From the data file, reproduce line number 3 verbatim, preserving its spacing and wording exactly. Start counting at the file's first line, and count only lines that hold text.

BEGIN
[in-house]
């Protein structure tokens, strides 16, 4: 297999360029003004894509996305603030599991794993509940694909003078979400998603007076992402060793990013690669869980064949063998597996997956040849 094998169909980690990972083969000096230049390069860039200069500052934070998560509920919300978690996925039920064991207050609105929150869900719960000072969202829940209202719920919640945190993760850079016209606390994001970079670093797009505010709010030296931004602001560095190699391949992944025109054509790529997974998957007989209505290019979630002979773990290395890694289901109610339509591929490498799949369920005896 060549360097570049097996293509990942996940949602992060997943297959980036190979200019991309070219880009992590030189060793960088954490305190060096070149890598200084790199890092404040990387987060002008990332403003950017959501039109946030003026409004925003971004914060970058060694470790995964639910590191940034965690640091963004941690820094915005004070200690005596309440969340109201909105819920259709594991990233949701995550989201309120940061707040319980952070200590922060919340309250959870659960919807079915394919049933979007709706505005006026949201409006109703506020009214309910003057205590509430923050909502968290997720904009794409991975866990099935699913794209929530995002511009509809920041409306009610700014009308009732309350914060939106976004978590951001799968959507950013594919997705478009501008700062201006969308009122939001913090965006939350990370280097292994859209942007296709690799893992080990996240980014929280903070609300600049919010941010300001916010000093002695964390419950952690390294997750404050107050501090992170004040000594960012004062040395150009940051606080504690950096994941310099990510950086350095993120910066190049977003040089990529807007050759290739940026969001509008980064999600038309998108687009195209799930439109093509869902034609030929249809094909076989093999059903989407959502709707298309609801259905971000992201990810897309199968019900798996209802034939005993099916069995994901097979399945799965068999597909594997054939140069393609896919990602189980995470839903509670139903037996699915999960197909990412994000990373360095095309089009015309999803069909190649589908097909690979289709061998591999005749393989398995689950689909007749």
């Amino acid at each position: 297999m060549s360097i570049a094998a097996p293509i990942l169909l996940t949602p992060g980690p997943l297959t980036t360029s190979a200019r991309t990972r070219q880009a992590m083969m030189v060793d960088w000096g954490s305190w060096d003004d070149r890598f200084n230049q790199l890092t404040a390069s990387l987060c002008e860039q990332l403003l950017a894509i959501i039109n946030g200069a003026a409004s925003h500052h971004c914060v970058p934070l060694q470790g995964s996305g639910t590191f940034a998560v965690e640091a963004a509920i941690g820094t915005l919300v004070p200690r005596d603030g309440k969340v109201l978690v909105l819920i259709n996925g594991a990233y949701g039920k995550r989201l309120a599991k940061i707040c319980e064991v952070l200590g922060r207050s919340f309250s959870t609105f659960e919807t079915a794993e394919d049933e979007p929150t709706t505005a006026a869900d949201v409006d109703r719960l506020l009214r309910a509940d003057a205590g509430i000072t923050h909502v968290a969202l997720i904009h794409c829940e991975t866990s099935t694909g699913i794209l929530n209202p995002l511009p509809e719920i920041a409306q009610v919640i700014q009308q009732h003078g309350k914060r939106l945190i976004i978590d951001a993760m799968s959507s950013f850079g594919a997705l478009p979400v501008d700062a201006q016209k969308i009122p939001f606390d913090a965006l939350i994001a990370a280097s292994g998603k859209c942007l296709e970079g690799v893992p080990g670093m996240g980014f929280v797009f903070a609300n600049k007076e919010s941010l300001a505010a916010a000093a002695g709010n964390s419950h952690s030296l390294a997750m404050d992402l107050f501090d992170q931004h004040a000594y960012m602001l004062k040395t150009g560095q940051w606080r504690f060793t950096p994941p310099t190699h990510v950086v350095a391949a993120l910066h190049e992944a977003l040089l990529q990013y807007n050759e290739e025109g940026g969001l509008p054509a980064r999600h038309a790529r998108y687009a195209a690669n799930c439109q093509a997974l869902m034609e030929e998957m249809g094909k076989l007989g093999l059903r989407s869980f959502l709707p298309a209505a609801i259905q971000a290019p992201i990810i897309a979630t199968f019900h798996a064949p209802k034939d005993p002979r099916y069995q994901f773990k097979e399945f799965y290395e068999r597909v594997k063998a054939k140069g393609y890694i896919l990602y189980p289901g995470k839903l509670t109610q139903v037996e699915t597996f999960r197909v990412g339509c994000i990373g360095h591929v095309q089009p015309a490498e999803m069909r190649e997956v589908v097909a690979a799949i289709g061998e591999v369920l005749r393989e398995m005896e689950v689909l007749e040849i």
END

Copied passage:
């Amino acid at each position: 297999m060549s360097i570049a094998a097996p293509i990942l169909l996940t949602p992060g980690p997943l297959t980036t360029s190979a200019r991309t990972r070219q880009a992590m083969m030189v060793d960088w000096g954490s305190w060096d003004d070149r890598f200084n230049q790199l890092t404040a390069s990387l987060c002008e860039q990332l403003l950017a894509i959501i039109n946030g200069a003026a409004s925003h500052h971004c914060v970058p934070l060694q470790g995964s996305g639910t590191f940034a998560v965690e640091a963004a509920i941690g820094t915005l919300v004070p200690r005596d603030g309440k969340v109201l978690v909105l819920i259709n996925g594991a990233y949701g039920k995550r989201l309120a599991k940061i707040c319980e064991v952070l200590g922060r207050s919340f309250s959870t609105f659960e919807t079915a794993e394919d049933e979007p929150t709706t505005a006026a869900d949201v409006d109703r719960l506020l009214r309910a509940d003057a205590g509430i000072t923050h909502v968290a969202l997720i904009h794409c829940e991975t866990s099935t694909g699913i794209l929530n209202p995002l511009p509809e719920i920041a409306q009610v919640i700014q009308q009732h003078g309350k914060r939106l945190i976004i978590d951001a993760m799968s959507s950013f850079g594919a997705l478009p979400v501008d700062a201006q016209k969308i009122p939001f606390d913090a965006l939350i994001a990370a280097s292994g998603k859209c942007l296709e970079g690799v893992p080990g670093m996240g980014f929280v797009f903070a609300n600049k007076e919010s941010l300001a505010a916010a000093a002695g709010n964390s419950h952690s030296l390294a997750m404050d992402l107050f501090d992170q931004h004040a000594y960012m602001l004062k040395t150009g560095q940051w606080r504690f060793t950096p994941p310099t190699h990510v950086v350095a391949a993120l910066h190049e992944a977003l040089l990529q990013y807007n050759e290739e025109g940026g969001l509008p054509a980064r999600h038309a790529r998108y687009a195209a690669n799930c439109q093509a997974l869902m034609e030929e998957m249809g094909k076989l007989g093999l059903r989407s869980f959502l709707p298309a209505a609801i259905q971000a290019p992201i990810i897309a979630t199968f019900h798996a064949p209802k034939d005993p002979r099916y069995q994901f773990k097979e399945f799965y290395e068999r597909v594997k063998a054939k140069g393609y890694i896919l990602y189980p289901g995470k839903l509670t109610q139903v037996e699915t597996f999960r197909v990412g339509c994000i990373g360095h591929v095309q089009p015309a490498e999803m069909r190649e997956v589908v097909a690979a799949i289709g061998e591999v369920l005749r393989e398995m005896e689950v689909l007749e040849i």